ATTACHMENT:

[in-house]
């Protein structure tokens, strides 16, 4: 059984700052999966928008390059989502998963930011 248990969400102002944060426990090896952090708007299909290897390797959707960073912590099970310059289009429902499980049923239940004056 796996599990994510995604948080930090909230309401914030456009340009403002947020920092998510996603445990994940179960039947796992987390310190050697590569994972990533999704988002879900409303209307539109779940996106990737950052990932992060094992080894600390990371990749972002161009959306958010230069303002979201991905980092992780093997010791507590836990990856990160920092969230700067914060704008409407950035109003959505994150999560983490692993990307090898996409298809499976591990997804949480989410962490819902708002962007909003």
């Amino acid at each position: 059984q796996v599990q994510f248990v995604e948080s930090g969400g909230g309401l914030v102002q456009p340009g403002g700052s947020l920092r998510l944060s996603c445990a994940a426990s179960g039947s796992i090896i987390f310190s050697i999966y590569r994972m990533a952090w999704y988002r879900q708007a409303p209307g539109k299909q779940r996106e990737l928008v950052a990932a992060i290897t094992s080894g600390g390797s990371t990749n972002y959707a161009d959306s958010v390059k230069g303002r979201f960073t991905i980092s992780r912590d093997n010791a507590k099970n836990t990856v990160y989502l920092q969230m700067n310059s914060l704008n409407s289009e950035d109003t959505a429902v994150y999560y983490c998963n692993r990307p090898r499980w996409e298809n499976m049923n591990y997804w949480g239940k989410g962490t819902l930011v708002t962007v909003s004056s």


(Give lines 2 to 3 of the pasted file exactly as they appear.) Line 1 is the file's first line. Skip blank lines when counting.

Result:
């Protein structure tokens, strides 16, 4: 059984700052999966928008390059989502998963930011 248990969400102002944060426990090896952090708007299909290897390797959707960073912590099970310059289009429902499980049923239940004056 796996599990994510995604948080930090909230309401914030456009340009403002947020920092998510996603445990994940179960039947796992987390310190050697590569994972990533999704988002879900409303209307539109779940996106990737950052990932992060094992080894600390990371990749972002161009959306958010230069303002979201991905980092992780093997010791507590836990990856990160920092969230700067914060704008409407950035109003959505994150999560983490692993990307090898996409298809499976591990997804949480989410962490819902708002962007909003």
């Amino acid at each position: 059984q796996v599990q994510f248990v995604e948080s930090g969400g909230g309401l914030v102002q456009p340009g403002g700052s947020l920092r998510l944060s996603c445990a994940a426990s179960g039947s796992i090896i987390f310190s050697i999966y590569r994972m990533a952090w999704y988002r879900q708007a409303p209307g539109k299909q779940r996106e990737l928008v950052a990932a992060i290897t094992s080894g600390g390797s990371t990749n972002y959707a161009d959306s958010v390059k230069g303002r979201f960073t991905i980092s992780r912590d093997n010791a507590k099970n836990t990856v990160y989502l920092q969230m700067n310059s914060l704008n409407s289009e950035d109003t959505a429902v994150y999560y983490c998963n692993r990307p090898r499980w996409e298809n499976m049923n591990y997804w949480g239940k989410g962490t819902l930011v708002t962007v909003s004056s």